Long term health conditions

Talking to doctors and nurses

Many of the young people with chronic (long-term) conditions had a great deal of experience dealing with health professionals and clear ideas about how communication could be improved. For instance, they preferred to be asked 'How are you?' rather than 'How is your epilepsy?' or your arthritis, etc., when they went to see their doctor. They also disliked it if the consultant seemed to be in a rush or spent the appointment reading their medical notes to them (which often happened if they were seeing a doctor they didn't know). (Also see 'Getting on with your health care team'.)

Most of the young people we interviewed said that they wanted honesty and straight-talking from their doctors about their prognosis, treatments and the risks involved in the medical procedures. They think that it is important for the doctor to avoid medical language and explain things using simply terms. One young woman said that her consultant was vague about her prognosis and that there was a lack of clear information and advice. A sixteen year old said that he doesn't understand when his consultant talks about 'mild abrasions' and that the consultant seems to always talk to his mother rather than to him. 

Several young people found it rude and annoying when consultants talk about them - the patient - in front of them as if they were not there. One young woman remembers that, in the children's clinic, her consultant used to ask her mother 'How are Lizzie's bowel movements?' when she was sitting there right in front of him. A young man said that his consultant doesn't like to give him bad news and so he waits until there is also some good news and gives them both together. Some young people said that, as teenagers, they were ignored by their consultants because they only talked to their parents. This made it difficult for the young person to ask questions about issues that were worrying them at the time - like drinking alcohol, side effects of medication, prognosis (future outlook for their condition) etc. Other young people had more positive experiences and said that their consultants do ask about what is going on in their lives and take a keen interest in their school or sport life. They said that consultants used this approach to engage more with the teenagers themselves. 

Some young people have found it helpful to write down questions in a notebook in between appointments to make sure they won't forget when they see their consultant. Many have found it useful to bring a parent with them when seeing the doctor because parents could then ask the questions that they might not have thought to ask themselves.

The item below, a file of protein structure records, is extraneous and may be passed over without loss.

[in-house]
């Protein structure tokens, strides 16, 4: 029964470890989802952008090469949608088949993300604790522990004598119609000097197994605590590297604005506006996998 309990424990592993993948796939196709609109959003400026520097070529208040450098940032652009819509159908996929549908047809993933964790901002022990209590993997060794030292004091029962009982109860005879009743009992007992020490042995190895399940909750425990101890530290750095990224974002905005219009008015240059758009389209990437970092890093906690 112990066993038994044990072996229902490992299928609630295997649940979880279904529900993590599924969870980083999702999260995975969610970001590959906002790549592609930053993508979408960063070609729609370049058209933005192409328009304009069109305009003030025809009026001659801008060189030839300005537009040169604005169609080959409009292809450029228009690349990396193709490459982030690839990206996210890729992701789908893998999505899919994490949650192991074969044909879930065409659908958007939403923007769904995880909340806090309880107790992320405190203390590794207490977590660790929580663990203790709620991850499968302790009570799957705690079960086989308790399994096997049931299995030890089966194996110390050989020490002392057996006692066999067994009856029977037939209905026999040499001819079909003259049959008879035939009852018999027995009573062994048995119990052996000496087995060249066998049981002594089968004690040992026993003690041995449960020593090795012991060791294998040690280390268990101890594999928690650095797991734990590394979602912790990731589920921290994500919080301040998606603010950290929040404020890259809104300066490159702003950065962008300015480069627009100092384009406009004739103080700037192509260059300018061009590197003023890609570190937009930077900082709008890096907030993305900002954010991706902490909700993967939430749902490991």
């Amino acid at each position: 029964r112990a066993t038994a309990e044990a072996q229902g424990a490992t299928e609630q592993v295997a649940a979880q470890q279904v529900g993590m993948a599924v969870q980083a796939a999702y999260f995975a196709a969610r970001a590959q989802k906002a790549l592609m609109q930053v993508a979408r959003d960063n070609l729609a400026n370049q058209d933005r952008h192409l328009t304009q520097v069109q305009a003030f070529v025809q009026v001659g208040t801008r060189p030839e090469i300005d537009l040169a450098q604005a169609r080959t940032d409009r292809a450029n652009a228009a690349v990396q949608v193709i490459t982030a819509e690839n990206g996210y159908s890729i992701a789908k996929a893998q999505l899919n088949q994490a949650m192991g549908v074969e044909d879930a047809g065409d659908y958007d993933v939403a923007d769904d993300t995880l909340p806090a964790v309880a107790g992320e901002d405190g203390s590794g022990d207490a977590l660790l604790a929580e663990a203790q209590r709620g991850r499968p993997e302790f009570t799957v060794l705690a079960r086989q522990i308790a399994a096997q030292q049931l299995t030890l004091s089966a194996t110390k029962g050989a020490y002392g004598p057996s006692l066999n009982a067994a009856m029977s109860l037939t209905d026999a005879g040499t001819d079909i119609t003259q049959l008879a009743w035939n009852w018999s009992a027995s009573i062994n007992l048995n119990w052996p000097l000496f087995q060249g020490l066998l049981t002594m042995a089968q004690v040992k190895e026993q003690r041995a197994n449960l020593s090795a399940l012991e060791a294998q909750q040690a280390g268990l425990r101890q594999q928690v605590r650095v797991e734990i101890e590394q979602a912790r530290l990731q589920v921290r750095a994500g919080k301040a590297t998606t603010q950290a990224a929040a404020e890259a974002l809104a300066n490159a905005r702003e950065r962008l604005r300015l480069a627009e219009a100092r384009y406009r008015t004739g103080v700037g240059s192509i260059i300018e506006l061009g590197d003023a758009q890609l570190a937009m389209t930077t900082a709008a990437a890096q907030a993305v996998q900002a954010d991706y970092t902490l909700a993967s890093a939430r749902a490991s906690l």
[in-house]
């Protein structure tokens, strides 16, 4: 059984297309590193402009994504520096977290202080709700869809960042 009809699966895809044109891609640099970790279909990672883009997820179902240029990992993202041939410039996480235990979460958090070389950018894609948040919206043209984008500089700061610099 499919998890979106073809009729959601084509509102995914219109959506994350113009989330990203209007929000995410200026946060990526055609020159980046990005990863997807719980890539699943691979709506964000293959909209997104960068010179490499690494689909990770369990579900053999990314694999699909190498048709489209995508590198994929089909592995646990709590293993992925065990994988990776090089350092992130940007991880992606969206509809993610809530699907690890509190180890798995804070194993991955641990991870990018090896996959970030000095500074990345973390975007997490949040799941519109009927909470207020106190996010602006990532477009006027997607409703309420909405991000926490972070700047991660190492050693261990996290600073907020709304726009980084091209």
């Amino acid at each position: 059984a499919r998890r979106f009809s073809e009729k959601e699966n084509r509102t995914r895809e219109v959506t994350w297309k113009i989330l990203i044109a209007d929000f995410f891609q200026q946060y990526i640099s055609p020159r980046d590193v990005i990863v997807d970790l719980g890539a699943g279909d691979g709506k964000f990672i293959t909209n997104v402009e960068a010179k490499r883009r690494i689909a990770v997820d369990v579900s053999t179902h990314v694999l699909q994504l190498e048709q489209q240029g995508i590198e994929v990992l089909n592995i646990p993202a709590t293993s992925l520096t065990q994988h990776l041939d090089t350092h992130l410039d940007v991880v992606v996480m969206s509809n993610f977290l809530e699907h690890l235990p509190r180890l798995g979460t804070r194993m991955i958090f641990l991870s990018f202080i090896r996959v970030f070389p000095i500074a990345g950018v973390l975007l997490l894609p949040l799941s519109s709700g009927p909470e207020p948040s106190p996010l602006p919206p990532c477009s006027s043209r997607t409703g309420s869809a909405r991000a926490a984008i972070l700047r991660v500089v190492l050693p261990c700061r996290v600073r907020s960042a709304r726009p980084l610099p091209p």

People who were told that they could text or phone their doctors and nurses if they had any questions said that this made them feel much more secure. (Also see 'Getting on with your health care team' - for examples of good relationships between young people and their teams).

Getting treatment from the GP 

Several young people we talked to said that they've developed a better and more personal relationship with their GP's than with the hospital staff. In hospital they found it hard to deal with bossy or insensitive consultants. They found their GP's easier to talk to about their emotions and problems to do with family and relationships. One young woman however, says that it's difficult to go to see a GP on your own because they don't pay attention to what you are saying. Another problem that several young people referred to was that receptionists are sometimes unhelpful and make it difficult for them to talk to their GP or get an appointment at short notice. 

The young people we talked to with asthma pointed out that their GP's had always been very supportive and had been good at providing general advice but that it's the role of the asthma nurse to give specialised and detailed information about their condition. They find GP's good at helping them to deal with sudden changes in their symptoms (due to colds and flu, allergic reactions, etc.) while a nurse helps them with the information and advice for the long term control of their condition.

With the exception of young people with asthma most of the other young people we spoke to said that they don't see their GP for anything to do with their condition. They see their hospital team for that. One young man with ME/CFS made the point that  it's difficult for both doctor and patient to establish good rapport because there's no treatment for their condition. One young woman, also with ME/CFS, found that it was difficult to establish a relationship with her GP because she didn't have any knowledge of what was happening to her, so was unable to talk about it in a clear way.

A few young people prefer to avoid going to A&E departments because, in their experience, the staff there don't really understand their condition or the treatment they're following. It could be tiring for people, having to explain things to do with their health condition and treatment particularly to those not directly involved in their care. 


Last reviewed July 2017.
Last updated February 2012.

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